In cases where APD does arrest an individual for violation of the camping ordinance, that person will be processed through Downtown Community Court (DACC) whenever possible. This means that DACC will provide individuals the ability to immediately see the judge, instead of being booked into jail, and will have access to DACC's continuum of social service supports.

Following voter approval of Proposition B in May, it is illegal to camp in public areas, to sit or lie down in the downtown or UT campus areas, or to solicit money or other things of value at specific hours and locations. Violations are Class C misdemeanors and punishable by a fine.  

Since May 11 when the ban took effect, Austin Police Department officers have visited more than 536 people experiencing homelessness across more than 70 locations across Austin to offer outreach and education. Officers have connected 122 people with social services and other resources and helped 34 veterans connect with VA services. 

Focused on voluntary compliance, APD provided 390 verbal warnings during Phase 1 and 210 written warnings during Phase 2.

The City's phased approach pertains only to sites that were in existence prior to May 11, 2021. Individuals who attempt to set up new camps are subject to immediate notification of violation, and enforcement action, if necessary.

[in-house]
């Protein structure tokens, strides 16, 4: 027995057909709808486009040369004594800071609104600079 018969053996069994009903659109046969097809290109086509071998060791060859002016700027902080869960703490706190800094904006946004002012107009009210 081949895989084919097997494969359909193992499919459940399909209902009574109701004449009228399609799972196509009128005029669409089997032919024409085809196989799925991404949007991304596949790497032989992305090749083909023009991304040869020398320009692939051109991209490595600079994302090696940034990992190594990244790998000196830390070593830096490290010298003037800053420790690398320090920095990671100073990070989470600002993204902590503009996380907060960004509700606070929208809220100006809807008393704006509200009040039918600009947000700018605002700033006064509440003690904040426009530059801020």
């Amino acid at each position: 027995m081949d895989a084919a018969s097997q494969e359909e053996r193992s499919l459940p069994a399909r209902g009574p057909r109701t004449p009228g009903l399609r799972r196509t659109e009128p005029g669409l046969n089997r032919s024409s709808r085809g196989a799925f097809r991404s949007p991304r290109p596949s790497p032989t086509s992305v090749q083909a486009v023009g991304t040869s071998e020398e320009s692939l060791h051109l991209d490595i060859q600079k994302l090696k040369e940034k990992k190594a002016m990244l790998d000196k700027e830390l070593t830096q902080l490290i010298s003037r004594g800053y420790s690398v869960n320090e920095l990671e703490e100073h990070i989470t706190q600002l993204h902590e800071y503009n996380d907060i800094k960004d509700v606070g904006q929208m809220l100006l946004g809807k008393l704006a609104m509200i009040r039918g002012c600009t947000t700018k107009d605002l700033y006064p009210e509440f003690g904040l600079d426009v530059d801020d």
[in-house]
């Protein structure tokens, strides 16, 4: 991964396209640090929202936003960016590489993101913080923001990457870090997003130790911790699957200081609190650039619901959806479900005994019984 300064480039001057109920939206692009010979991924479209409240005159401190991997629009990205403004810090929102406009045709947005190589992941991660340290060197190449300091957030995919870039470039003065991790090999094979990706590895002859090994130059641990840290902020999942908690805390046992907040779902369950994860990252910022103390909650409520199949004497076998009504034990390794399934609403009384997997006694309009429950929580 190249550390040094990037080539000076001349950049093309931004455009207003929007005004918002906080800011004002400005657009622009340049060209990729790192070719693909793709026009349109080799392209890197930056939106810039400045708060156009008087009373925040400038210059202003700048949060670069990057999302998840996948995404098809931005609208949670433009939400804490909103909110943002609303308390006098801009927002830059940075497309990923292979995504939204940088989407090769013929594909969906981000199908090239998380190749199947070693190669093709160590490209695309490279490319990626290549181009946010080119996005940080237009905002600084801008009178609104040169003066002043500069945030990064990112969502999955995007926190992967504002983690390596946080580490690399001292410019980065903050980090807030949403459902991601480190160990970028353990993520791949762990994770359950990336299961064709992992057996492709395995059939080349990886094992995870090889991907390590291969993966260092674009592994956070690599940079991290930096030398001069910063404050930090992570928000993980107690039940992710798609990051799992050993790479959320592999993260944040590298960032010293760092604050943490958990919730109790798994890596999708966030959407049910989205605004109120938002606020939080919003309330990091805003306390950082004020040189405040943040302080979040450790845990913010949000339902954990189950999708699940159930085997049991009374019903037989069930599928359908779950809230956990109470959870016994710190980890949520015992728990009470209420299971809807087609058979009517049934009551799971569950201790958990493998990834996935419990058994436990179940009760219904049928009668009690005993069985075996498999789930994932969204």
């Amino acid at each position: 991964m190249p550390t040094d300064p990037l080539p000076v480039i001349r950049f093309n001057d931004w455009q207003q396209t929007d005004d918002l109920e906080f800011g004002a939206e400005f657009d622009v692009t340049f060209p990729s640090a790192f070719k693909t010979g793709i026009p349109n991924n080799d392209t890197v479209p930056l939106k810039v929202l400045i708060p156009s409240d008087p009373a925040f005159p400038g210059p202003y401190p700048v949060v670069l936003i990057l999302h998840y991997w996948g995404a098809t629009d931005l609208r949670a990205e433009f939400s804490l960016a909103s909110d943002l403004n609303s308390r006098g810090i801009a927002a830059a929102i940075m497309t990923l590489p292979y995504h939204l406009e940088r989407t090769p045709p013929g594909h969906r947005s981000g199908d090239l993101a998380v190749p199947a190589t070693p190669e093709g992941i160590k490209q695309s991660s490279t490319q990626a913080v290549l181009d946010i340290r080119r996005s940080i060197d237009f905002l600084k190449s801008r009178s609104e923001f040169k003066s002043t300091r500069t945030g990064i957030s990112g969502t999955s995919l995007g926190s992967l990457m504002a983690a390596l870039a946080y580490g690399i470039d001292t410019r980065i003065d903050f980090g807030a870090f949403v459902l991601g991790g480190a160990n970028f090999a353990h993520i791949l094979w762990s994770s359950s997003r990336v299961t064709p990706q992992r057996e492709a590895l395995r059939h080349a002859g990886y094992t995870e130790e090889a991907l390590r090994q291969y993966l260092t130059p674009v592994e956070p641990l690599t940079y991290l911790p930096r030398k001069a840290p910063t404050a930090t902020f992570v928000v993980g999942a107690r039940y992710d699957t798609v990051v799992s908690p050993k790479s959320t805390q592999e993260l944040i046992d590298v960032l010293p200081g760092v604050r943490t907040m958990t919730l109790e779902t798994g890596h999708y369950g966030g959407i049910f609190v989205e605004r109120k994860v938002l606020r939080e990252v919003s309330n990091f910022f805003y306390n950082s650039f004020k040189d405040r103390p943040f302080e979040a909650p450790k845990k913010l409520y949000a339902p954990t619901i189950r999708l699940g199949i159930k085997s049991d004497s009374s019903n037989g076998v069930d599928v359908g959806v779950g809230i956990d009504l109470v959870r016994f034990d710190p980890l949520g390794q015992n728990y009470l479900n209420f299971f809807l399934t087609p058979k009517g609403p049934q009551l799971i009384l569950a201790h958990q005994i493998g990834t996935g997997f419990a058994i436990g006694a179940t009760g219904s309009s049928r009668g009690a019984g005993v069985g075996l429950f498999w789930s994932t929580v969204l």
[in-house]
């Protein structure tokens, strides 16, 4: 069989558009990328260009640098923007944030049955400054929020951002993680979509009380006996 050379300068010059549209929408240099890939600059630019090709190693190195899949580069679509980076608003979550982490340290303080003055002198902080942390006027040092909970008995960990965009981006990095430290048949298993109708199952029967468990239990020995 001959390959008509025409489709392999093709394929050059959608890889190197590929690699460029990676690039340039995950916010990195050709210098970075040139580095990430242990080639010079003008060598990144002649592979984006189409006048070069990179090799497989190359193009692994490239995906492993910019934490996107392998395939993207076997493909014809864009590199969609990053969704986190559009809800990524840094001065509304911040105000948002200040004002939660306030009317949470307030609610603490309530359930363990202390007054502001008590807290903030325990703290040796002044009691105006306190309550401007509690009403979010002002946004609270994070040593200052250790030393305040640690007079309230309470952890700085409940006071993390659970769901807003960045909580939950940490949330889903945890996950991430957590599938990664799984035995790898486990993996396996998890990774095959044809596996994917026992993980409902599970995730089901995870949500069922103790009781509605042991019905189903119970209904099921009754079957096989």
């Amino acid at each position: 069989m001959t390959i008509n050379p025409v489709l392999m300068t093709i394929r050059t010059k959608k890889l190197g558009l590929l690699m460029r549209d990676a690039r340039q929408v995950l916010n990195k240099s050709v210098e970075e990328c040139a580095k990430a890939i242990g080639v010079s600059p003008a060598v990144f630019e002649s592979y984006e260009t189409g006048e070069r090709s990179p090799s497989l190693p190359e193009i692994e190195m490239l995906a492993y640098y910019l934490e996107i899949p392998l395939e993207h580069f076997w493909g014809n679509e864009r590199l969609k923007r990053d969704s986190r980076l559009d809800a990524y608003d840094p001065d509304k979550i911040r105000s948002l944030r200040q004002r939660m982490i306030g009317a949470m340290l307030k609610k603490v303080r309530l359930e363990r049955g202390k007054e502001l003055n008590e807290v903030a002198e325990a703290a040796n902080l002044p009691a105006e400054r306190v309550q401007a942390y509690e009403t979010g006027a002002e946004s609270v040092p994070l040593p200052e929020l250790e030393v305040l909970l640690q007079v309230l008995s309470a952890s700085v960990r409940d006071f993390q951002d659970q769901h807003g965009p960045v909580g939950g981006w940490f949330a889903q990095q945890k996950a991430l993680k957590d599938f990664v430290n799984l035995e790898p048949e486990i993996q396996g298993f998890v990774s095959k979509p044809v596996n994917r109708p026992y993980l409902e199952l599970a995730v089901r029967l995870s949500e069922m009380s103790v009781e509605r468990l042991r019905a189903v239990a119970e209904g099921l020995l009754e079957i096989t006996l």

City departments and local partners are working together to address the immediate needs of people impacted by the camping ban. This week, the Downtown Austin Community Court expanded hours and days for accessing the Violet KeepSafe Storage program. The program currently serves 170 individuals experiencing homelessness by providing a safe and secure place to store their belongings. A number of other City departments – including Public Works, Austin Resource Recovery, Parks and Recreation, and Watershed Protection – continue to conduct regularly scheduled cleanings at underpasses, parks and creeks. These ongoing efforts are independent of activities related to implementation of the camping ordinance.

Increasing Capacity